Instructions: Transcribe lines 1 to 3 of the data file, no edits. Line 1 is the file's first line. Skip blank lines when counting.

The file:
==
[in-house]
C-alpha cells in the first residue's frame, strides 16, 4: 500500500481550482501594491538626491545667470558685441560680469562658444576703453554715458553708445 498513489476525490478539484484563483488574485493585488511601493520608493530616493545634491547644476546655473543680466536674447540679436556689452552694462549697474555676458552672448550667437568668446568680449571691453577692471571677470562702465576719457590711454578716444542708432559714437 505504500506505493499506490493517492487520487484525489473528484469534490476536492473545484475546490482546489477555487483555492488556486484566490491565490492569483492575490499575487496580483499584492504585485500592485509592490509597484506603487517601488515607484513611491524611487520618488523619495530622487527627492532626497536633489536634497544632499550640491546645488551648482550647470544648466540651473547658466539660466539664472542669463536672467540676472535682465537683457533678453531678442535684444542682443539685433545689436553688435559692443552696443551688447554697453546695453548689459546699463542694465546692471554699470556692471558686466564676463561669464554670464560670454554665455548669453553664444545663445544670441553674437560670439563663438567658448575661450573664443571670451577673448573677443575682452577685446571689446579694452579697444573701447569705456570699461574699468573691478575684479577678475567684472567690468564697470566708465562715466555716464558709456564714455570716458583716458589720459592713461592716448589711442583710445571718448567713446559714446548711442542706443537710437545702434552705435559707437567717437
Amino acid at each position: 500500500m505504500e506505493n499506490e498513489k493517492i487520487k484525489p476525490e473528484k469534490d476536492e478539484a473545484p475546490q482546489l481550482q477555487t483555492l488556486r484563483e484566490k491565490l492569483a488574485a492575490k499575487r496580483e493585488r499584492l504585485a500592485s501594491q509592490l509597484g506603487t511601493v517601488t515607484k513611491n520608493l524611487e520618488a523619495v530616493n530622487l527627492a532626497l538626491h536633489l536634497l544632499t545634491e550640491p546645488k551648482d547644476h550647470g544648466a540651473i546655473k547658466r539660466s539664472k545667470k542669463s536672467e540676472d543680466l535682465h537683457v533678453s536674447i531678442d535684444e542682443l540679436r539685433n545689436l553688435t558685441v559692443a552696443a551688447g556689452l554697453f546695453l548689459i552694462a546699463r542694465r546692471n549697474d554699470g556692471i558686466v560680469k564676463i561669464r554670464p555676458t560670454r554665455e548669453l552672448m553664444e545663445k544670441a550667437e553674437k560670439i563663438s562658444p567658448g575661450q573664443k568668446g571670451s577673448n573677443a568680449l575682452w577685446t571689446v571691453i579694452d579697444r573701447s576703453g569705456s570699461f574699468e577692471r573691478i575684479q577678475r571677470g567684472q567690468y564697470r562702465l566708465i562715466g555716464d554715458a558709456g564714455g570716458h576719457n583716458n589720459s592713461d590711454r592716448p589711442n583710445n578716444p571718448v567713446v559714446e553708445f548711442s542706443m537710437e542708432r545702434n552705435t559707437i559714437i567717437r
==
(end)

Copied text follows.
[in-house]
C-alpha cells in the first residue's frame, strides 16, 4: 500500500481550482501594491538626491545667470558685441560680469562658444576703453554715458553708445 498513489476525490478539484484563483488574485493585488511601493520608493530616493545634491547644476546655473543680466536674447540679436556689452552694462549697474555676458552672448550667437568668446568680449571691453577692471571677470562702465576719457590711454578716444542708432559714437 505504500506505493499506490493517492487520487484525489473528484469534490476536492473545484475546490482546489477555487483555492488556486484566490491565490492569483492575490499575487496580483499584492504585485500592485509592490509597484506603487517601488515607484513611491524611487520618488523619495530622487527627492532626497536633489536634497544632499550640491546645488551648482550647470544648466540651473547658466539660466539664472542669463536672467540676472535682465537683457533678453531678442535684444542682443539685433545689436553688435559692443552696443551688447554697453546695453548689459546699463542694465546692471554699470556692471558686466564676463561669464554670464560670454554665455548669453553664444545663445544670441553674437560670439563663438567658448575661450573664443571670451577673448573677443575682452577685446571689446579694452579697444573701447569705456570699461574699468573691478575684479577678475567684472567690468564697470566708465562715466555716464558709456564714455570716458583716458589720459592713461592716448589711442583710445571718448567713446559714446548711442542706443537710437545702434552705435559707437567717437
Amino acid at each position: 500500500m505504500e506505493n499506490e498513489k493517492i487520487k484525489p476525490e473528484k469534490d476536492e478539484a473545484p475546490q482546489l481550482q477555487t483555492l488556486r484563483e484566490k491565490l492569483a488574485a492575490k499575487r496580483e493585488r499584492l504585485a500592485s501594491q509592490l509597484g506603487t511601493v517601488t515607484k513611491n520608493l524611487e520618488a523619495v530616493n530622487l527627492a532626497l538626491h536633489l536634497l544632499t545634491e550640491p546645488k551648482d547644476h550647470g544648466a540651473i546655473k547658466r539660466s539664472k545667470k542669463s536672467e540676472d543680466l535682465h537683457v533678453s536674447i531678442d535684444e542682443l540679436r539685433n545689436l553688435t558685441v559692443a552696443a551688447g556689452l554697453f546695453l548689459i552694462a546699463r542694465r546692471n549697474d554699470g556692471i558686466v560680469k564676463i561669464r554670464p555676458t560670454r554665455e548669453l552672448m553664444e545663445k544670441a550667437e553674437k560670439i563663438s562658444p567658448g575661450q573664443k568668446g571670451s577673448n573677443a568680449l575682452w577685446t571689446v571691453i579694452d579697444r573701447s576703453g569705456s570699461f574699468e577692471r573691478i575684479q577678475r571677470g567684472q567690468y564697470r562702465l566708465i562715466g555716464d554715458a558709456g564714455g570716458h576719457n583716458n589720459s592713461d590711454r592716448p589711442n583710445n578716444p571718448v567713446v559714446e553708445f548711442s542706443m537710437e542708432r545702434n552705435t559707437i559714437i567717437r